As we’ve discussed in the last two entries (see “Administrative Paperwork I” and “Lesson Plans”), planning and recording/figuring grades takes the most time of all the administrative paperwork, but plenty more crops up on a daily basis. If a student messes up in my class to the point where I have to take measures more severe than just glaring or yelling at him, I will have two options at my school, both of which require filling out forms.
A detention needs the kid’s name, ID number, my name, the date on which the detention will be served and a check mark for one of several standard offenses. (“Tardies,” “Insubordination,” and “Other” are my favorites.) If the problem were really bad—he was cursing me out or refused a reasonable request (“Sit down and be quiet!” for example)—then I need a dean’s referral, which calls for the same information as a detention with the addition of a written account of just what the little jerk did that got me so mad:
“After I repeatedly asked Hugo to stop carving his initials in his desk, he proceeded to gesticulate in my direction with the middle digit of his left hand. He then uttered several obscenities, most of which suggested that I had an unhealthy relationship with my matriarch. He then exited the room, with a final metaphor comparing me to a bodily orifice.”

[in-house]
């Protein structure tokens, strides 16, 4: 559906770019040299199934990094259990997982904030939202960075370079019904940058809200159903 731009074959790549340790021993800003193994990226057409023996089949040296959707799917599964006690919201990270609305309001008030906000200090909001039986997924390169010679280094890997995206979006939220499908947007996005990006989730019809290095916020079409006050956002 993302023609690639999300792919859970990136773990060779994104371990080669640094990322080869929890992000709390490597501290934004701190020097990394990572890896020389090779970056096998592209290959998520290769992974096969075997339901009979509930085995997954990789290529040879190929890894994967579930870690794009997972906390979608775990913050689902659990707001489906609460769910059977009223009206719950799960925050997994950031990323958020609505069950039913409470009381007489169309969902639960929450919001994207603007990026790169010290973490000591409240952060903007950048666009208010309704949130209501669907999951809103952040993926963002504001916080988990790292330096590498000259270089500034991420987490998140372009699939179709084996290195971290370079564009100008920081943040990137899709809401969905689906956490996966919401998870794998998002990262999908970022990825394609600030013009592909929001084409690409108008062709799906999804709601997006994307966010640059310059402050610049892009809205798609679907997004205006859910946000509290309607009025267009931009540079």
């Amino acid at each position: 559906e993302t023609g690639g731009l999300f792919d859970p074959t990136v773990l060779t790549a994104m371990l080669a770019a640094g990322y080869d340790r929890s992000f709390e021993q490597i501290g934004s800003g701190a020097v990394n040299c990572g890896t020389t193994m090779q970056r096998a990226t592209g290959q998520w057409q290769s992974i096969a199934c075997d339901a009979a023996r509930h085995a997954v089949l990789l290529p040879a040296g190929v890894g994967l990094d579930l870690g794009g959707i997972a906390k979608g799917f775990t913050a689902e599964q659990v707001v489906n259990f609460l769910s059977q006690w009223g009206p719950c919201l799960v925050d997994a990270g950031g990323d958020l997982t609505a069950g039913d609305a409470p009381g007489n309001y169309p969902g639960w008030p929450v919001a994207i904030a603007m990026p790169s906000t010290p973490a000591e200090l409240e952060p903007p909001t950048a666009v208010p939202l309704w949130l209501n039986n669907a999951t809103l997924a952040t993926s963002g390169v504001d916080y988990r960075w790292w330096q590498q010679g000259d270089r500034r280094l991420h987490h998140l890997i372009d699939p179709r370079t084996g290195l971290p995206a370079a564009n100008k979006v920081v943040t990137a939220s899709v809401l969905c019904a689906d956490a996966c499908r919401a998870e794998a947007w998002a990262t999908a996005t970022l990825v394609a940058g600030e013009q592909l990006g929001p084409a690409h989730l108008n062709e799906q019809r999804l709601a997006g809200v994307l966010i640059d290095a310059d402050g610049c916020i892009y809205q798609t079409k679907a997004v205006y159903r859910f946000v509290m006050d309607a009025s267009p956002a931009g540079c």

We definitely need a paper trail on the unacceptable behavior of our miscreants, so most don’t begrudge the necessity of this kind of paperwork, although I do believe that a single change in teacher behavior could make a huge difference in the necessity of giving out detentions and writing referrals. Believe it or not, this one wouldn’t even cost any money.
Every school has x number of minutes of passing time between classes to allow for the students to scurry from room to room. Depending on the size of the school, these times range from three to seven minutes, with five being the most common. (Five also makes scheduling and keeping track of when classes end simpler since with 50-minute periods, periods always end on a number on the clock. You wouldn’t think that something this basic would matter, but when you’re dying for the period to end, you don’t want to have to figure out how many minutes away 9:43 is—much easier if it’s 9:45.) This passing time is the most out-of-control time, outside of lunches, during the school day, thus the time most likely to generate behavior issues.
Fights, cursing, tardies, smoking in the bathrooms, unauthorized cell phone usage, and general mayhem don’t usually happen in the middle of a class, but in the noisy chaos of passing time. Every year I hear my colleagues complain that the behavior in the halls is getting worse between classes. But I have a magical solution to this problem that I have spent years refining and revising—please remember that this is a copyrighted work so that if you attempt to take credit for this idea, I will have to sue you, not to mention the usage fees you would owe me. Are you ready? OK, here goes: Teachers should stand in the halls outside their classrooms during passing time.